During midlife, adults often experience the convergence of multiple life transitions and stressful events – from taking care of teenagers and aging parents, to health issues and planning for retirement, among others.
The Hartford Center for Mature Market Excellence® and the MIT AgeLab conducted a study that looked at transitions adults in their 40s, 50s and 60s experience and how they remain resilient. The study was comprised of focus groups, and a survey of adults ages 40-69, which included the Resilience in Midlife (RIM) scale.1
Resilience is the capacity to positively adjust to difficult life experience and is particularly essential in midlife when we may be adapting to major life changes.
The study found that:
- The most resilient adults have a strong sense of self-efficacy or the belief that they are able to manage through difficult transitions.
- Participating in entertainment activities and hobbies is the most common way that all adults in the study cope with stress. However, the most resilient adults are more likely to participate in physical activity than less resilient adults (70% versus 42%).
- Social connections and support are also common among the most resilient people. Sixty percent of the most resilient adults talk to or spend time with friends as a way to cope with stress, compared with 35% of the less resilient individuals.
- 94% of the most resilient people reported that they are very or somewhat happy, compared with only 32% of the less resilient people in the survey.
- 34% of the most resilient people reported that they are not stressed at all, compared with 6% of the less resilient people in the survey.
- The most common types of stress that people in midlife are currently experiencing are related to finances and expenses (53%), health of yourself or others (40%), and changes related to aging (34%).
- Adults in their 60s reported higher levels of resilience, compared with people in their 40s and 50s.2
Building resilience over a lifetime is important. Carving out time to take care of yourself by being physically active and socially connected in the midst of life transitions is an important part of developing resilience.
Three ways to boost your resilience:
- Physical: Be active. Adults in our study who were more resilient reported higher levels of physical activity. Walking was listed as the top activity that resilient people participate in to help cope with stress. Whether it’s taking a walk, exercising, doing yoga or playing sports, being active is associated with resilience.
- Social: Stay connected to your friends and family. The most resilient adults in our study reported higher rates of spending time or talking with friends and family. Are there friends and family you are close to and have important conversations with? Keep those connections strong. Whether it’s talking on the phone, meeting for a meal, or just hanging-out, talk to the people in your network you rely on and who support you.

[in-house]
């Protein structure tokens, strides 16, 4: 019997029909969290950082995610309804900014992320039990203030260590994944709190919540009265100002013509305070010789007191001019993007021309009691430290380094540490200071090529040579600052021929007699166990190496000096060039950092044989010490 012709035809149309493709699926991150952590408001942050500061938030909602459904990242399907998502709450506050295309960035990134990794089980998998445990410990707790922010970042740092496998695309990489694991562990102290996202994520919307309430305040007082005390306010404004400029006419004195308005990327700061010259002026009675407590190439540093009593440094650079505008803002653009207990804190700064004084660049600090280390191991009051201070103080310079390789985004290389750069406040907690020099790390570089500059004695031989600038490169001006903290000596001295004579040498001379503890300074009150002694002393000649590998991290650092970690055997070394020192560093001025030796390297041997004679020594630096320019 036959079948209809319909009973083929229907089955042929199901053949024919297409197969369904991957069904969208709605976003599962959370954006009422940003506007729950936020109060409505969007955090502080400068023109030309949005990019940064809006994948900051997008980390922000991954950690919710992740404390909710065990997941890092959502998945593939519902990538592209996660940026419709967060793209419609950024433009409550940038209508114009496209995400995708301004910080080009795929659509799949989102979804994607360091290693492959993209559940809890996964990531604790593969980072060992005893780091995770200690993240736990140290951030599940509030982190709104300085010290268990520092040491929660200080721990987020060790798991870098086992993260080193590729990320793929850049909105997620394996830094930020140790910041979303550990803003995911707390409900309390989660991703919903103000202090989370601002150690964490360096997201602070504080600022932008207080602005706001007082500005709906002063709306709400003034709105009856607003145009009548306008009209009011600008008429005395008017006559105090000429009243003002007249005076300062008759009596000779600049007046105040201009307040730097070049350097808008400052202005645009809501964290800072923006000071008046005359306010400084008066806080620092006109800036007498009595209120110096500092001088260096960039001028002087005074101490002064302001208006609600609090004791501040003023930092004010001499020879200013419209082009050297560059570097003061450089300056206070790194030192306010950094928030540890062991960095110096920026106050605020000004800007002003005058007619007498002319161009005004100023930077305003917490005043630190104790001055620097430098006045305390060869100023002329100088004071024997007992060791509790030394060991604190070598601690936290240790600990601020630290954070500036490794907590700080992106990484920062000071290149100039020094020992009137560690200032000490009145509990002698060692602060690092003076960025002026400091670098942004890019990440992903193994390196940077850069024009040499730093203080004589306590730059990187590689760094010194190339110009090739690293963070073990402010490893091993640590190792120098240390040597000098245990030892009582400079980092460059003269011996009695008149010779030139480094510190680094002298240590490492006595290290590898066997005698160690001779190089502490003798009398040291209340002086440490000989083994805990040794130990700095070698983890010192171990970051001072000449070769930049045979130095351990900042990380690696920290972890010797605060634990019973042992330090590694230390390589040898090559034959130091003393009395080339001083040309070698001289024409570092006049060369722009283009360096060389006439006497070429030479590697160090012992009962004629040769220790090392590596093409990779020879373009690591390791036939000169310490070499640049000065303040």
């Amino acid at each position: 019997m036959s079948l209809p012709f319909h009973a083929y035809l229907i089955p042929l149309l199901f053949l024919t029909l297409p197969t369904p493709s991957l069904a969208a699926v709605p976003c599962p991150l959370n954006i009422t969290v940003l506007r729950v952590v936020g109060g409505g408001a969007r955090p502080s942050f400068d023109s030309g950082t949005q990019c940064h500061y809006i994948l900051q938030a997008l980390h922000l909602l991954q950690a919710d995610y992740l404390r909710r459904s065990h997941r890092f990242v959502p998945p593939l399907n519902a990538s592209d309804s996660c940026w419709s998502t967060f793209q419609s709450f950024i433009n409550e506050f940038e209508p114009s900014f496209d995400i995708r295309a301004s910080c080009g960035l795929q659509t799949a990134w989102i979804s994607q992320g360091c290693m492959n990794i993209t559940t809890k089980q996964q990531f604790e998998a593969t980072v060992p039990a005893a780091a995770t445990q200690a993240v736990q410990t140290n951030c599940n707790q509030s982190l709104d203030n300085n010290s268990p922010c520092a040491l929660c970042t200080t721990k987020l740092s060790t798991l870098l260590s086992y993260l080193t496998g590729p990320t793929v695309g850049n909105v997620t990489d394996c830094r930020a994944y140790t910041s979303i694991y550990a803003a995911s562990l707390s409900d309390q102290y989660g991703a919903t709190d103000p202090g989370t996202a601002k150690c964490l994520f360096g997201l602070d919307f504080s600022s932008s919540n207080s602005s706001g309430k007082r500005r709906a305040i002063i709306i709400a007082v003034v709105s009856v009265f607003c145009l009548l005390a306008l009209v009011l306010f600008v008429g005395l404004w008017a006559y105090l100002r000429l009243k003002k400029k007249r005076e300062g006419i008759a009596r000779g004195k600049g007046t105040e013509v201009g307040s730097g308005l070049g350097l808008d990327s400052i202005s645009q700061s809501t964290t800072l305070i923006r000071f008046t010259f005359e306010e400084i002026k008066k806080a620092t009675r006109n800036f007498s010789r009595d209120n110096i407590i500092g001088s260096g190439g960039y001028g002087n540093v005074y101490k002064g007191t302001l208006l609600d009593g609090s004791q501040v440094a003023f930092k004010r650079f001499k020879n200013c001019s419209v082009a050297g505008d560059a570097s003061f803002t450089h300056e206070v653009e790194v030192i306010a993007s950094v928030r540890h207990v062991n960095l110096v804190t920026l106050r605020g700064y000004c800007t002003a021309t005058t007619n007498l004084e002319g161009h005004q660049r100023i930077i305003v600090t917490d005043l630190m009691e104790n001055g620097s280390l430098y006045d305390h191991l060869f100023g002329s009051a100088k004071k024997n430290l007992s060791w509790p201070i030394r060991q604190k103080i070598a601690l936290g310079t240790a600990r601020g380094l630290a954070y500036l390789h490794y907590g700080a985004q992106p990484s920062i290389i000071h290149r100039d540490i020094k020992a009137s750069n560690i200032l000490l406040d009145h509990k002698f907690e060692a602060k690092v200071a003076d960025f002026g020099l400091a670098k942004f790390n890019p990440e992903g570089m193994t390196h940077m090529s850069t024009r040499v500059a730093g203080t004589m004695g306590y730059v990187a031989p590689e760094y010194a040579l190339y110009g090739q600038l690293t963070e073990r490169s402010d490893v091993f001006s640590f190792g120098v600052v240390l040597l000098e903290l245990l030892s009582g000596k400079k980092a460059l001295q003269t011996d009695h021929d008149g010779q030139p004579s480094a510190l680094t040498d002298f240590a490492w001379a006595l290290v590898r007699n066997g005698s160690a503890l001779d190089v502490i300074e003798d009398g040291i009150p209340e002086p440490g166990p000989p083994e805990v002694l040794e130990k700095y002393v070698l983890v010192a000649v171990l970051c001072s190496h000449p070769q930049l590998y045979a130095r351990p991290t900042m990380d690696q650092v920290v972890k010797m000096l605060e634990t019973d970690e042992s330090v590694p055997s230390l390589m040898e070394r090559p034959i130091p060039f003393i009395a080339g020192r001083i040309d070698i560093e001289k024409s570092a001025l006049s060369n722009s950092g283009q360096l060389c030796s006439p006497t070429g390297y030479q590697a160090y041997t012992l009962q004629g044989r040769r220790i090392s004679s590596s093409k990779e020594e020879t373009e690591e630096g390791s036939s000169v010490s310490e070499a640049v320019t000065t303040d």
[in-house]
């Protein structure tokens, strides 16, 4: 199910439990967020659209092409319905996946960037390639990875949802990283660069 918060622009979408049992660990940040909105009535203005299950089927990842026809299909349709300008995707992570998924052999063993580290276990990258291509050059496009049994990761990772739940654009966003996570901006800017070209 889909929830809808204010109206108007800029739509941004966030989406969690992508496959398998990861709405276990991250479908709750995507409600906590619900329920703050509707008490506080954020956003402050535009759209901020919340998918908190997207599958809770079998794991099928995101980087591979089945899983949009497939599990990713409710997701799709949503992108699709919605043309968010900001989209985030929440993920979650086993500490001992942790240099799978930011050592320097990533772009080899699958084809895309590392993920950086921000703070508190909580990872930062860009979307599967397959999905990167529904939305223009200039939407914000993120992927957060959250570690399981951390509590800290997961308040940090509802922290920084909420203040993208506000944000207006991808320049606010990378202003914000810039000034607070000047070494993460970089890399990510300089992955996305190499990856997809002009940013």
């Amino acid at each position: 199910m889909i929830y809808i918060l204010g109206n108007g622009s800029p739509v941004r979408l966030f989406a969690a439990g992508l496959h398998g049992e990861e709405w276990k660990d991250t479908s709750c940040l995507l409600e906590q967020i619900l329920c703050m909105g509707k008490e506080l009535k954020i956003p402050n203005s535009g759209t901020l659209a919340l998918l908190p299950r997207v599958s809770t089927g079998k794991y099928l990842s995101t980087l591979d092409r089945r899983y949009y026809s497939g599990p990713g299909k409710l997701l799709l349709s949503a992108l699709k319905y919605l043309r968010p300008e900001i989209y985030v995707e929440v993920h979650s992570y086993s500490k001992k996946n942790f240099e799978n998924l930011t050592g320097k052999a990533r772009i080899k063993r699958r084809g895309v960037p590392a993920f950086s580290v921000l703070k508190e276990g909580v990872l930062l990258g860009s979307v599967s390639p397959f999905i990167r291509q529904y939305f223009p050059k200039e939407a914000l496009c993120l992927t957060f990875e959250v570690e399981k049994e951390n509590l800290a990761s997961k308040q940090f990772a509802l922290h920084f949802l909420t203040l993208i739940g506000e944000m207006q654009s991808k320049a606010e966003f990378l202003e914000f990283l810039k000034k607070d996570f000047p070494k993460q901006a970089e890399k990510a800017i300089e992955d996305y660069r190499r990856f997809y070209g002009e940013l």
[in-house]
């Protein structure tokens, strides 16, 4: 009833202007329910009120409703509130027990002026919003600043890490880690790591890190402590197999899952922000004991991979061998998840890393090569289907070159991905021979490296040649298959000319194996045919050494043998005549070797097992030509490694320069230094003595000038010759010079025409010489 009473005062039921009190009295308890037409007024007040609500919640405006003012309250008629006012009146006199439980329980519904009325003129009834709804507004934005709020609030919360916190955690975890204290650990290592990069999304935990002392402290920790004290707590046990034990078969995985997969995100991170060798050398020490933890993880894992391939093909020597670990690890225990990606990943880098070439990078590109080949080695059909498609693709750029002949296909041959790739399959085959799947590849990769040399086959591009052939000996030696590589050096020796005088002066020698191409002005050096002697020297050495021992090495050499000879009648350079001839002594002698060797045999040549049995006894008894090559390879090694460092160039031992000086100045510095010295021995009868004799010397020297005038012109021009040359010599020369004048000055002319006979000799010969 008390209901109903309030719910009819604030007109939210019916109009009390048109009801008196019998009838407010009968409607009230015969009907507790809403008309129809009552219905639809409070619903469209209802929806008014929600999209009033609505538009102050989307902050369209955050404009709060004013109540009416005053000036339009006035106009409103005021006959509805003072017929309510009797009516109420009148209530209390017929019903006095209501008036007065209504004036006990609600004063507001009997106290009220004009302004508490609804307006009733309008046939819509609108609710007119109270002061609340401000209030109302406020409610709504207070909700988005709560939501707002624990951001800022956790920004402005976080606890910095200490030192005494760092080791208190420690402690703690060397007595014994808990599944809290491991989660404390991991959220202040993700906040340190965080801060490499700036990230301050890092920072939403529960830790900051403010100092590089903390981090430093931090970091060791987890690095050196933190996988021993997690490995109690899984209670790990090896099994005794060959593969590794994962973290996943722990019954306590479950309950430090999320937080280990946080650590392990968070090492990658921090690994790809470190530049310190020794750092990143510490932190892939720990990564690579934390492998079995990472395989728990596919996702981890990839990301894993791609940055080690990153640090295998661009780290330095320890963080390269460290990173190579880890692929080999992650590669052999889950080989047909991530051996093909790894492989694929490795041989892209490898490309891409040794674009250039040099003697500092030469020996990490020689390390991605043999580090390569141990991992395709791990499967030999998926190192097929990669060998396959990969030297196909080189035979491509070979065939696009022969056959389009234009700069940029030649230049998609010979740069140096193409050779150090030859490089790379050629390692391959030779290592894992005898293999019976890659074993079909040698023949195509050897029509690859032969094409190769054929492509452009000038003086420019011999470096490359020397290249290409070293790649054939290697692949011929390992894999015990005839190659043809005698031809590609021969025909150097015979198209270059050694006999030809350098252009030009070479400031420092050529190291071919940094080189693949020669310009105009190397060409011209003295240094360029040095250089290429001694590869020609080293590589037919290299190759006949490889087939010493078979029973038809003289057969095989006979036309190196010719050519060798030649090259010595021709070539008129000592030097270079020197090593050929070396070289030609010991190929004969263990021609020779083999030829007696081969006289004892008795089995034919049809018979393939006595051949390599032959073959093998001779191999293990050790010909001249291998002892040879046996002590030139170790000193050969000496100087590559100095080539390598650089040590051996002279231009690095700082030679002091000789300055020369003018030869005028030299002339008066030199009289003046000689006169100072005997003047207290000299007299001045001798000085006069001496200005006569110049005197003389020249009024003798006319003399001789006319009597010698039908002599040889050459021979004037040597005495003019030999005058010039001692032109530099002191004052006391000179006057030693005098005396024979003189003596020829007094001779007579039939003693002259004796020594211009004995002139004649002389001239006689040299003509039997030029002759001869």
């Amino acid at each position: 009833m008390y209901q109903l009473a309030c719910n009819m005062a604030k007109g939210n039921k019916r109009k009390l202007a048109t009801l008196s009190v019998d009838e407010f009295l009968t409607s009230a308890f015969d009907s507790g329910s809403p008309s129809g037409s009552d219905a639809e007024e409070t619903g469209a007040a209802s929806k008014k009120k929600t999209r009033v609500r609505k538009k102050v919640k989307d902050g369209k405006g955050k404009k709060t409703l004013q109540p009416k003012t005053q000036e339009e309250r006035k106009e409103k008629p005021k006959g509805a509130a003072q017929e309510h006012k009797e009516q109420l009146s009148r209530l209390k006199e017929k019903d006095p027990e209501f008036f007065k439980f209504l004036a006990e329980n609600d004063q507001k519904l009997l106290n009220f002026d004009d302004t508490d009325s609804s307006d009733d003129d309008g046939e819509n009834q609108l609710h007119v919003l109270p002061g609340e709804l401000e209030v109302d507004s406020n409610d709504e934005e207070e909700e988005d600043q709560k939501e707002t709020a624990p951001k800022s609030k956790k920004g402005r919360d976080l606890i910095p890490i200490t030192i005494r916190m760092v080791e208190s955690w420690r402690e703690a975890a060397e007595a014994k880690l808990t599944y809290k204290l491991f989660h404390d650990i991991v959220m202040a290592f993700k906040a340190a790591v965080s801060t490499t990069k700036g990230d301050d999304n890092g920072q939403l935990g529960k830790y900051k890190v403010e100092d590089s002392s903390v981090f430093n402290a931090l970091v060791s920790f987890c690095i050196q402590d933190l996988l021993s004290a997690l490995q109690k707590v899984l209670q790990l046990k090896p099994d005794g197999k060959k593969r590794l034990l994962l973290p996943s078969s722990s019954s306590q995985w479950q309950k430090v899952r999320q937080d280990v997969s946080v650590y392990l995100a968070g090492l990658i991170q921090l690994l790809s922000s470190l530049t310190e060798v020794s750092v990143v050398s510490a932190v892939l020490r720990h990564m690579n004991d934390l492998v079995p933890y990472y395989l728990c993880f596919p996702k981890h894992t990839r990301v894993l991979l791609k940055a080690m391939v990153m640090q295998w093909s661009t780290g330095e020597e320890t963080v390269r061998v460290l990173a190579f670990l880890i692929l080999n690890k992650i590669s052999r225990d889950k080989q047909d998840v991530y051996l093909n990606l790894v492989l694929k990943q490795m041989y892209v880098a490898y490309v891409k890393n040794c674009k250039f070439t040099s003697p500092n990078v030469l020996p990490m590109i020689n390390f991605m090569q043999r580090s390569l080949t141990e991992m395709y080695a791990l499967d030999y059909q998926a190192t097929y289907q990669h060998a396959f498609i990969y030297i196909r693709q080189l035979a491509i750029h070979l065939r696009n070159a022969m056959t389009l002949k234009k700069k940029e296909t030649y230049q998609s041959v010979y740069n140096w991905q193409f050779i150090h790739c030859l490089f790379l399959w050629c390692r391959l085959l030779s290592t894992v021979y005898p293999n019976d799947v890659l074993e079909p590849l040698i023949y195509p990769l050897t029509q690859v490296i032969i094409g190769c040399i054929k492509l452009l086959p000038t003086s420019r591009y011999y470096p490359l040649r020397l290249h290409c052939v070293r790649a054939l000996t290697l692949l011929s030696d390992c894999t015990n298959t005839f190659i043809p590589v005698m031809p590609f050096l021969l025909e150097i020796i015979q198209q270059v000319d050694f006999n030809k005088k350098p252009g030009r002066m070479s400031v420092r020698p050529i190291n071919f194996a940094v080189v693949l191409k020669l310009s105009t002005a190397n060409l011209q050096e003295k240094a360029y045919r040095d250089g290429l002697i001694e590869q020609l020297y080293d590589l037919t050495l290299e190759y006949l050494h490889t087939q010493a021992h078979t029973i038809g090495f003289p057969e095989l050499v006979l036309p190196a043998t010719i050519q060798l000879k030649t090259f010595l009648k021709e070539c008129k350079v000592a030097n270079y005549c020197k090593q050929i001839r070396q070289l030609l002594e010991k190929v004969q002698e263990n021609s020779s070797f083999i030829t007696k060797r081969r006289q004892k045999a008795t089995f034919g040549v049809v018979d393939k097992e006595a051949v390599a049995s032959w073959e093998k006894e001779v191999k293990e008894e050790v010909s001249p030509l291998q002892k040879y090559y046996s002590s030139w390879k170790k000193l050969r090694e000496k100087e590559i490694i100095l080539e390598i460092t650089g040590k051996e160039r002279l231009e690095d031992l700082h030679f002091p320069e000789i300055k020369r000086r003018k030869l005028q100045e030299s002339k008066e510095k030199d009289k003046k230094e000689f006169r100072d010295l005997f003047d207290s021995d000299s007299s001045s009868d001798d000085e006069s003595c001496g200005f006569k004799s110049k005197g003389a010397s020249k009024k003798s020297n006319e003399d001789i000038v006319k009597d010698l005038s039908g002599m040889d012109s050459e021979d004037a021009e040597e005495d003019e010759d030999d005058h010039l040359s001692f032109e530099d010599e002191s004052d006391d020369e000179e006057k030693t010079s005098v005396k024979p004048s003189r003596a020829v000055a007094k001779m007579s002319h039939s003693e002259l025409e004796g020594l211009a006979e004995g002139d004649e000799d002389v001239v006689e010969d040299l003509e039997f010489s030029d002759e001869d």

- Personal: Develop the inner qualities that build resilience. Resilience is comprised of 5 key elements: family and social networks, perseverance, coping, locus of control (belief in your ability to control the situation) and self-efficacy (a belief that you are able to manage through difficult situations). In our research, we found that the most resilient adults reported a high level of self-efficacy. They are confident that they can deal with the stressors they face in the midst of life events.
To learn more about building your resilience, visit the American Psychological Association website.
1 Included in the survey was the 25-question Resilience in Midlife scale, developed by Linda Ryan and Marie L. Caltabiano, as reported in the article, Development of a New Resilience Scale: The Resilience in Midlife Scale (RIM Scale), Asian Social Science, Vol. 5, No. 11, November 2009. Results from the scale were categorized into three levels based on identification of the top 20 percent highest scores and the lowest 20 percent scores.
2 On the RIM Scale, adults in their 60s scored on average a 69 out of 100, whereas adults in their 50s scored on average 66 and adults in their 40s scored on average a 64. The difference in these scores was found to be a statistically significant difference at the 95 percent confidence level.
* Resilience in Midlife Research Methodology: Twelve focus groups (6 in Boston, 6 in Dallas) were conducted by the MIT AgeLab and The Hartford of adults 40-69. Each group had approximately 10 participants, with a total of 119 participants. The groups were segmented by age and gender. All participants were living in the community and currently driving when the focus groups were conducted in January 2014. Lieberman Research conducted an online survey of 1,519 adults age 40-69, stratified by age (40-49, 50-59, 60-69,) across the U.S. for The Hartford and the MIT AgeLab The median survey length was 15 minutes. The survey was fielded between March 28 and April 7, 2014. Included in the survey was the 25-question Resilience in Midlife scale, developed by Linda Ryan and Marie L. Caltabiano, as reported in the article, Development of a New Resilience Scale: The Resilience in Midlife Scale (RIM Scale), Asian Social Science, Vol. 5, No. 11, November 2009.
The information provided is general in nature and intended for informational purposes only. It is not intended to be an exhaustive source or to relate to a particular person about their resilience or well-being. Readers are advised to consult with appropriate professionals to assist them in understanding their individual situation and needs.